Today was an important day. We started off the morning like any other, with the wake up call and breakfast, and started up the academic seminar. This time, we discussed aid and development, and what the government has been doing so far in giving away all this money to different countries. After that, we had a guest speaker, Mitchell Lincoln, come to the hostel to tell us about his non-profit organization called Quetzaltrekkers, an organization that takes people on hikes up on volcanoes to slide down them after they get to the top, which we will actually be experiencing in a few weeks from now. Since they’re a non profit organization, they donate all the money that they get. Since we need money for our community action project, they have agreed to donate money so the group has the opportunity to pay for the supplies that we need to help Barriletes, a daycare and also preschool that’s located in a neighborhood that isn’t that great.
After lunch we were able to have the opportunity to visit Barriletes and Dona Maria, who is the lady who started it all. Barriletes is different compared to other schools and daycares. Dona Maria has about 100 students attending the school and about 40 kids who come to the facility, that’s owned by the mayor, for daycare. Some of the parents don’t come home until maybe 6 pm, so these kids stay at Barriletes until they pick them up, if they pick them up. Some times the parents leave their kids there and go off to Peru or another place in hopes to be able to find a good paying job and then take their kid back so they have a good stable place, but a lot of the time this doesn’t happen. Sometimes, parents that leave their kids at the daycare may not come back for them, leaving them as orphans at such a young age. Barriletes isn’t perfect and definitely has some things that we could do for them, like repainting the murals on the walls, getting the kids more toys, and maybe paying for the 6 students that have yet to wear a uniform during their preschool hours. Dona Maria also mentioned how she needs to install a water fountain, because 2 water fountains for 100 students doesn’t suffice. Another thing is that there’s a huge hole at the front of the yard and a lot of the time trash is left in the hole and sometimes the kids trip and fall into this hole, so hopefully we will be able to find a way to be able to fill up the hole so it doesn’t cause any more harm to anyone. After we learned about Barriletes, we came home and went to dinner. During our nightly seminar I had the opportunity to pass the torch to the next person or people who will be the leaders the next day- Jahred and Reginald. For the talent display that all new leaders must put on, these two hooligans had the bright idea of polishing off a whole watermelon in 2 minutes in which they failed miserably. It started with everyone cheering them on but half way in they started choking on watermelon seeds, dripping watermelon juice all over their shoes and pants, and by the end of it, Reginald blew watermelon chunks all over the floor. Even though they weren’t able to finish the watermelon in the certain time given, they certainly gave it their all and I passed the torch to them because at least they tried. They get a gold star in my book.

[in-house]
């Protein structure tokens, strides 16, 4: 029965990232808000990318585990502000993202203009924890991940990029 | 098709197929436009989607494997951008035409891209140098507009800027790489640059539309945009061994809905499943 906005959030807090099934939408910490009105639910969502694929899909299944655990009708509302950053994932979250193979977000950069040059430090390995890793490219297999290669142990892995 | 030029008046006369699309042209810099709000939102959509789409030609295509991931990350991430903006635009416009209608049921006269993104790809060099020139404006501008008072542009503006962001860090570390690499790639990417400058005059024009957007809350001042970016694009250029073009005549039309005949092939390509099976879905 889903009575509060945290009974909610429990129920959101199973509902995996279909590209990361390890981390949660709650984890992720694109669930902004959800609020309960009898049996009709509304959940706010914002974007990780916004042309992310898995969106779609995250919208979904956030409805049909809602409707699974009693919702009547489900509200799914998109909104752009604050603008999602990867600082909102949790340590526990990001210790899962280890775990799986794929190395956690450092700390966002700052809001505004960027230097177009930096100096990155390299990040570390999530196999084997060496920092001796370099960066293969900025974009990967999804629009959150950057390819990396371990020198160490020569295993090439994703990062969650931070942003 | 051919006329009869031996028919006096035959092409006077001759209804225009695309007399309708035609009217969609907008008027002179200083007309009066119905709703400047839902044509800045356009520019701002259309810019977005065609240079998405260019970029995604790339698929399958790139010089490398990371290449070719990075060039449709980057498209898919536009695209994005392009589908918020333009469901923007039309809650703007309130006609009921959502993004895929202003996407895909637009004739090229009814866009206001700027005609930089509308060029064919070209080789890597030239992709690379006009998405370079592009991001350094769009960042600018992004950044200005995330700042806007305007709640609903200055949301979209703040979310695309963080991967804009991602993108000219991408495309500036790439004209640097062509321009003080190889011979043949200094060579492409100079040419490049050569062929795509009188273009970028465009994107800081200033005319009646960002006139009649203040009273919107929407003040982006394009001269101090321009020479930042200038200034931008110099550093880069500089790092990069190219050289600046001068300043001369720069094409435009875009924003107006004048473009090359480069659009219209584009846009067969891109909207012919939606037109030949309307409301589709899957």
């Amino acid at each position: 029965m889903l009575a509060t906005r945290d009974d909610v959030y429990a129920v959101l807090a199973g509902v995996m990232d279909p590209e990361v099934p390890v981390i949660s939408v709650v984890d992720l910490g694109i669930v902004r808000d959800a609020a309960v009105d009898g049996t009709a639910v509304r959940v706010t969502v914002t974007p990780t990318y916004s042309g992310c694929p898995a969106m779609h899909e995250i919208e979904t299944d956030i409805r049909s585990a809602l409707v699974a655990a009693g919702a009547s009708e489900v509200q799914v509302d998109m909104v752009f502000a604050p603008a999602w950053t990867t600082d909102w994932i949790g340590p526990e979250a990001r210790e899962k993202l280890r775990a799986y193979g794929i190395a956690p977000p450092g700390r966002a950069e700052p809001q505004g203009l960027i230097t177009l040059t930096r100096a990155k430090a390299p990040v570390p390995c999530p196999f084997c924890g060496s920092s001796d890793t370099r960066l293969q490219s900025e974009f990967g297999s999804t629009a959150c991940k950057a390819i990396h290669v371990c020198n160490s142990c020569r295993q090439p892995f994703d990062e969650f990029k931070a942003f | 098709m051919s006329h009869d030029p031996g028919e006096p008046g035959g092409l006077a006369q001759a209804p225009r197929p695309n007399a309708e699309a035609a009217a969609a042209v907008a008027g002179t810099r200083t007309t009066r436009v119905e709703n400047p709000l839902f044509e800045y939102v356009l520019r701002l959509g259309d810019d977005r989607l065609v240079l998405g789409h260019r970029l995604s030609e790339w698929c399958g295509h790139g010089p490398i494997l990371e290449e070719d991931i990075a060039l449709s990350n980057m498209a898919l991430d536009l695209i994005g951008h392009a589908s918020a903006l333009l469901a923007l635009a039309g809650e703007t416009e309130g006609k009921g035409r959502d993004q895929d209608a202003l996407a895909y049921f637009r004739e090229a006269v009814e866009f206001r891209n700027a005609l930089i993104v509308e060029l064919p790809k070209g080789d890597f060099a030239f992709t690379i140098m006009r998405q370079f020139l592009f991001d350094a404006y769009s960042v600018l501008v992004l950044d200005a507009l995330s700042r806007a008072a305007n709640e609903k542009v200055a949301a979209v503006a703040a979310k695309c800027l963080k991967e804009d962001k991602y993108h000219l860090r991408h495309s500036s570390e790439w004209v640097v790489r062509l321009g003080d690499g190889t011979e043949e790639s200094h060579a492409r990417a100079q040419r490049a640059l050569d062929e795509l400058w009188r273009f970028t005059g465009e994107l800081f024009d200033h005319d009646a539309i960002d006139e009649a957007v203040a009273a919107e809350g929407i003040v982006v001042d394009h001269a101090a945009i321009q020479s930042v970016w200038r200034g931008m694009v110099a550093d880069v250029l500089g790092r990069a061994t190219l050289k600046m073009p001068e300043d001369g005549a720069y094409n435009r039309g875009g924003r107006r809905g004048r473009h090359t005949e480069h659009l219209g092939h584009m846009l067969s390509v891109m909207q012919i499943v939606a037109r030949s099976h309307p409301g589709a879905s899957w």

Today was an experience in which I don’t think I will ever forget. From all the laughs that we shared today, the thunderstorms scaring the wits out of everyone, our new pet lizard named Larry that room 6 and I own, to learning about how Dona Maria has these necessities in order to hold a stable daycare for all these children, and the schools around her didn’t even bother to help her. This put a spotlight on how truly good we all have life back home and I can’t wait to be able to start up the community action project, because I think right now is the biggest time in which we can make a difference in someone’s life. I think everyone back home reading the blog should be absolutely proud of all these members who make up Global Glimpse Leon 2 and how much work they are about to put into this project.